Rediscovering the Beauty and Fragility of the SF Bay from Above
by: Ashley Murphy, Program Officer
The diversity of the San Francisco Bay is most visible from an aerial view – from the South Bay salt ponds to the East Bay’s Arrowhead Marsh to the Sonoma Baylands. The bay is so many things – wildlife preserve, transportation route, tranquil setting for millions of residents. Yet it is also a place threatened by pollution, rising sea levels, and development. Many do not know that one third of the San Francisco Bay had been filled in by the time Save The Bay was founded in 1961. Currently, only five percent of the Bay’s original wetlands remain.
Recently, I took flight in a small four-seater plane withSave The Bay’s David Lewis and Janine Kraus to see first-hand the progress they have made in protecting our region’s most valuable asset. This flight was made possible by LightHawk, an organization that donates plane flights to nonprofits. Circling the bay from above gave me a new perspective on the beauty of our bay and the issues that continue to threaten it.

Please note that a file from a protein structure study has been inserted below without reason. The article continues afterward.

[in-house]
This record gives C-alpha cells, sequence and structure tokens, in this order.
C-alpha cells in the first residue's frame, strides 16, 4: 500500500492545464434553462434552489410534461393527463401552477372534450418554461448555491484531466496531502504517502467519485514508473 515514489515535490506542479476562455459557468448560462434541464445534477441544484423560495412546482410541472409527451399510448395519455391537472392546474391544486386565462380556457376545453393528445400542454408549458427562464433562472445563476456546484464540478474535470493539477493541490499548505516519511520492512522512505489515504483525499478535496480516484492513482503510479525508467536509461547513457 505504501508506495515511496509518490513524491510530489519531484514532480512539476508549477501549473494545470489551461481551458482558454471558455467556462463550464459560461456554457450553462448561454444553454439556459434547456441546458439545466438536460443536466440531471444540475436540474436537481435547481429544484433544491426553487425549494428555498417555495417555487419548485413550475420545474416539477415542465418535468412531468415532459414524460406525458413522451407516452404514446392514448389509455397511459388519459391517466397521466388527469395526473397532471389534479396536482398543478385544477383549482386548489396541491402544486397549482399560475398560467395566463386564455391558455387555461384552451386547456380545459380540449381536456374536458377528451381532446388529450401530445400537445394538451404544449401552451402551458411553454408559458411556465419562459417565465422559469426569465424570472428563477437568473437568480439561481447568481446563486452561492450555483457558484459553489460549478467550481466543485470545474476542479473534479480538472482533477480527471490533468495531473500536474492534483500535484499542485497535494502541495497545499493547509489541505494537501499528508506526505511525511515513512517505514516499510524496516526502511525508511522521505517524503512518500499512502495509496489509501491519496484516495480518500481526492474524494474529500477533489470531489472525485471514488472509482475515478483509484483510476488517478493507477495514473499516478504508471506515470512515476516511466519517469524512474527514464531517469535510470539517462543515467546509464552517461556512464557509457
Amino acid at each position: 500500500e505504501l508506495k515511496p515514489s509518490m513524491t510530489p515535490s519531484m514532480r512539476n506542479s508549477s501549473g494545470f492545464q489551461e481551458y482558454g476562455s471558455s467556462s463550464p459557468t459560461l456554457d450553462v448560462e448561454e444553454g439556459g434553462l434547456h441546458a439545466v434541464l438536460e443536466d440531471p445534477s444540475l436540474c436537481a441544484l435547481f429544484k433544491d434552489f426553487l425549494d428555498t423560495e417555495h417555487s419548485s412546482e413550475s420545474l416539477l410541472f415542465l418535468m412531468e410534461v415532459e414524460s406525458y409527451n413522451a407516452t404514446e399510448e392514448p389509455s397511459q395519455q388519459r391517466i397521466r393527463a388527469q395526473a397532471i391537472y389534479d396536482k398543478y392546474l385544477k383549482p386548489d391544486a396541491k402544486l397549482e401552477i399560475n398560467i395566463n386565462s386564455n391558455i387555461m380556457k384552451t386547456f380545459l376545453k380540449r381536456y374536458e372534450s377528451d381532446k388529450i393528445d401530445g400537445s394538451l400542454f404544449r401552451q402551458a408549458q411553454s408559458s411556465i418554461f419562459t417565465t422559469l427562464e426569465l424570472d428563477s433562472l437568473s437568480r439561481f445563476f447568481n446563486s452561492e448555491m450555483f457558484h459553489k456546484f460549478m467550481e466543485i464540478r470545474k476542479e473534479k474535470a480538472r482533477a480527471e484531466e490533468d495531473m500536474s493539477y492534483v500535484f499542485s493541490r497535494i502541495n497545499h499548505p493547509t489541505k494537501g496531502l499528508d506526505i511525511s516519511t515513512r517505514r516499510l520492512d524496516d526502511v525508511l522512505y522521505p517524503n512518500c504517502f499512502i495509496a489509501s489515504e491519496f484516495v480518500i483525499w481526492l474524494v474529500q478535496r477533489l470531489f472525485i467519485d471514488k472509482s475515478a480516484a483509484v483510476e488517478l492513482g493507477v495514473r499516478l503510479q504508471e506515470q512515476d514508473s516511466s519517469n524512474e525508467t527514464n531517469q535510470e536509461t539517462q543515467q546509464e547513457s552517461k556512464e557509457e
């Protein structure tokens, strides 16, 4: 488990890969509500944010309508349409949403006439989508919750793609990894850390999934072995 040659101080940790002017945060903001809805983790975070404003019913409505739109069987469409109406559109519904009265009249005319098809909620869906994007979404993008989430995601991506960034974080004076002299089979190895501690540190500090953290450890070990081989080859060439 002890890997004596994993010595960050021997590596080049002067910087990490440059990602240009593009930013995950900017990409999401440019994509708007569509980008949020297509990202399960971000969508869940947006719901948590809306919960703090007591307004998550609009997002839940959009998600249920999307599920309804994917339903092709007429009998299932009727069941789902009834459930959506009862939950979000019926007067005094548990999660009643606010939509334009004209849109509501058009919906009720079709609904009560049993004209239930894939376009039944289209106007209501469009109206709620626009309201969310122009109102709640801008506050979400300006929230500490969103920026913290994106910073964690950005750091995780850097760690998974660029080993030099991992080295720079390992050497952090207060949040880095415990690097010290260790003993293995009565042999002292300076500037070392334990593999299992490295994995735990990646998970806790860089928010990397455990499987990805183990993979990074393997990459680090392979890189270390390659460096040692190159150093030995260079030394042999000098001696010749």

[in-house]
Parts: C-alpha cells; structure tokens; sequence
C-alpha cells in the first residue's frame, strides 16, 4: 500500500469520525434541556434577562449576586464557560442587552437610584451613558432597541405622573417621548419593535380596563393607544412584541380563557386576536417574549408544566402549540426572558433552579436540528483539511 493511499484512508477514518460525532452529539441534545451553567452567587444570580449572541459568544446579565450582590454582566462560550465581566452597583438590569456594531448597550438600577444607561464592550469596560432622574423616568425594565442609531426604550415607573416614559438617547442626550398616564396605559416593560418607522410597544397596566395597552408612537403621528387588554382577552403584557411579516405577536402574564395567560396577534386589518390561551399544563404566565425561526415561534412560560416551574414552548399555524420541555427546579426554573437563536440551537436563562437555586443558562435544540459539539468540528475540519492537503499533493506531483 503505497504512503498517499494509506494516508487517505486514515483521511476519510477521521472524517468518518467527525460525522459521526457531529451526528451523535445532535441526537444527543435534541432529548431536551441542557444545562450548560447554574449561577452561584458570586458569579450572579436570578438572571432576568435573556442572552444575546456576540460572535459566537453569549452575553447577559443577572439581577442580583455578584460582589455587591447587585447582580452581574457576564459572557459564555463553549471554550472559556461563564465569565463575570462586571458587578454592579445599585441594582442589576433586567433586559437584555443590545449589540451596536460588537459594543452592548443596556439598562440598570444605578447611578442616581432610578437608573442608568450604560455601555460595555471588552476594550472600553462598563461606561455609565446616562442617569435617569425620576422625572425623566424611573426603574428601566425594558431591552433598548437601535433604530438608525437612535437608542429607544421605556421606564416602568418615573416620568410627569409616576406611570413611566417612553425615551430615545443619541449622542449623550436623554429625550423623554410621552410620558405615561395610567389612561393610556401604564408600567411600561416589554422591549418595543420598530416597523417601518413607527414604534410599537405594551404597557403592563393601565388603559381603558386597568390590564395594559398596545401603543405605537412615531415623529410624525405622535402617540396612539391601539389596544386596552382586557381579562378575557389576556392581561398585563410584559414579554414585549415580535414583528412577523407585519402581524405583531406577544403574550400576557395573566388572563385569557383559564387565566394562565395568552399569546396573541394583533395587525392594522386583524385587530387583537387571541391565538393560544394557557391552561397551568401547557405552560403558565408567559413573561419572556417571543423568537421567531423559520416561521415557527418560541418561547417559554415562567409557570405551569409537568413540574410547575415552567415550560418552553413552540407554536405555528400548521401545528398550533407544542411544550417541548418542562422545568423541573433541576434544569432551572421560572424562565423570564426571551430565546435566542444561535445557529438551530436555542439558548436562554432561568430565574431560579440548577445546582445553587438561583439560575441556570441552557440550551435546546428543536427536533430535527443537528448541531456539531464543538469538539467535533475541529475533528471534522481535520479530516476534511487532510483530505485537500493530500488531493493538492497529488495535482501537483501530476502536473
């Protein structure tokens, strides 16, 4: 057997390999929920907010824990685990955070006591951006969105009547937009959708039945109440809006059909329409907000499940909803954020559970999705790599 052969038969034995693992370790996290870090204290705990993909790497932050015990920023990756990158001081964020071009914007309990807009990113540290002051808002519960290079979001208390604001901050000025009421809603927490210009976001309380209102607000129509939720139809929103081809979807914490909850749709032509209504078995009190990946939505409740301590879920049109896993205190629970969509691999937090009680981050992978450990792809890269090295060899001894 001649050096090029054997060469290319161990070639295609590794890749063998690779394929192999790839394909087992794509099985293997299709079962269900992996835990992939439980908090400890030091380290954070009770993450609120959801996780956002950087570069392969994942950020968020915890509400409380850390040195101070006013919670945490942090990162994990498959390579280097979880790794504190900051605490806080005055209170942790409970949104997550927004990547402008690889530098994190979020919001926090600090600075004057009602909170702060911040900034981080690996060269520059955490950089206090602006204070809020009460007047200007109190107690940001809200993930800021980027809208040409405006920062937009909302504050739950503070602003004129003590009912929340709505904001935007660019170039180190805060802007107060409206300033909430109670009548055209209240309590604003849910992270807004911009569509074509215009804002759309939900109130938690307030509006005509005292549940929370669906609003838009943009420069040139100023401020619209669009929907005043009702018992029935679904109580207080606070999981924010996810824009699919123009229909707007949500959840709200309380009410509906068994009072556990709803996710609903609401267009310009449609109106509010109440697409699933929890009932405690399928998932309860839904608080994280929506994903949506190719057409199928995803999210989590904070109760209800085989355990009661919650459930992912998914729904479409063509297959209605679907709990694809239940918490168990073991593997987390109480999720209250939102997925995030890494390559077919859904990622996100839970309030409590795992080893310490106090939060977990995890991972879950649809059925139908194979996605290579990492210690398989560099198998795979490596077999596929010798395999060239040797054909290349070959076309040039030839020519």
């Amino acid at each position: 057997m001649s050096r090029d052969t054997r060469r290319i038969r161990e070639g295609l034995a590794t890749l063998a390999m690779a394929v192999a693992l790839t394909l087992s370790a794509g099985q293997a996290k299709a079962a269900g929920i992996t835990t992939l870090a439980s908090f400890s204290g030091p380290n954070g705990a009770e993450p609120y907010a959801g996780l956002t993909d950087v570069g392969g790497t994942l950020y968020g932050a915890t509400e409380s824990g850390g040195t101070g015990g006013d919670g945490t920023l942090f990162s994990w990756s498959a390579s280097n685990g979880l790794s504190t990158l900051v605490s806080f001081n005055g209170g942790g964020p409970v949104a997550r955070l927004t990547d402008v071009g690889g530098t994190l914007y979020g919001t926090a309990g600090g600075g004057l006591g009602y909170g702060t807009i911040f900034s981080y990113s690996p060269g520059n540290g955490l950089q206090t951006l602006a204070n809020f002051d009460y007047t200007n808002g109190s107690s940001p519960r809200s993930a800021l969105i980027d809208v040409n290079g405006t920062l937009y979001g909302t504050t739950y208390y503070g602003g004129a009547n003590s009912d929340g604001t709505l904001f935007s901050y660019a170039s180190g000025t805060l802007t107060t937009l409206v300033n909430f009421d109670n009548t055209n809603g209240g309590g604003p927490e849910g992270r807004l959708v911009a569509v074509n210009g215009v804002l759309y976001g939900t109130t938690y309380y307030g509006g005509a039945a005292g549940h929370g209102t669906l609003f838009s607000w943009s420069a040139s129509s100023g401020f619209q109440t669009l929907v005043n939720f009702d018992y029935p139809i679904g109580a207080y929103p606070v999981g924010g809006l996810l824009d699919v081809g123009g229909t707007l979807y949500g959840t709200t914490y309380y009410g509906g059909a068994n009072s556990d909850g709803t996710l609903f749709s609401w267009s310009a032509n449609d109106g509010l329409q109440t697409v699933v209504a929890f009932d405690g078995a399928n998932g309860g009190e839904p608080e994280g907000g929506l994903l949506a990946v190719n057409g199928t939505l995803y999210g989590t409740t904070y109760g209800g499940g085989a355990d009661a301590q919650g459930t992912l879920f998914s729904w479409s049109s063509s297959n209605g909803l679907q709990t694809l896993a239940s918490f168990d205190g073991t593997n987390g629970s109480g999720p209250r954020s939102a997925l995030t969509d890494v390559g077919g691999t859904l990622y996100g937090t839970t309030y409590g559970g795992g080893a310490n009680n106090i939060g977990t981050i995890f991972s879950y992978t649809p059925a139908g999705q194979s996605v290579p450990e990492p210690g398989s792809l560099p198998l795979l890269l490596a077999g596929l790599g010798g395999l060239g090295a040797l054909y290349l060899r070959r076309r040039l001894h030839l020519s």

In the past 15 years, PVF’s donors have provided more than $1 million in funding to Save The Bay to create a healthier bay. Their relentless conservation efforts have ensured that more than 44,000 acres of wetlands have been restored or are planning to be restored through a three-pronged approach that includes preventing development, improving water quality, and re-establishing tidal marsh.
It is our right as Bay Area residents to have a clean and healthy bay that can be enjoyed by all, and we are indebted to Save The Bay for its work over the years to fight for that right.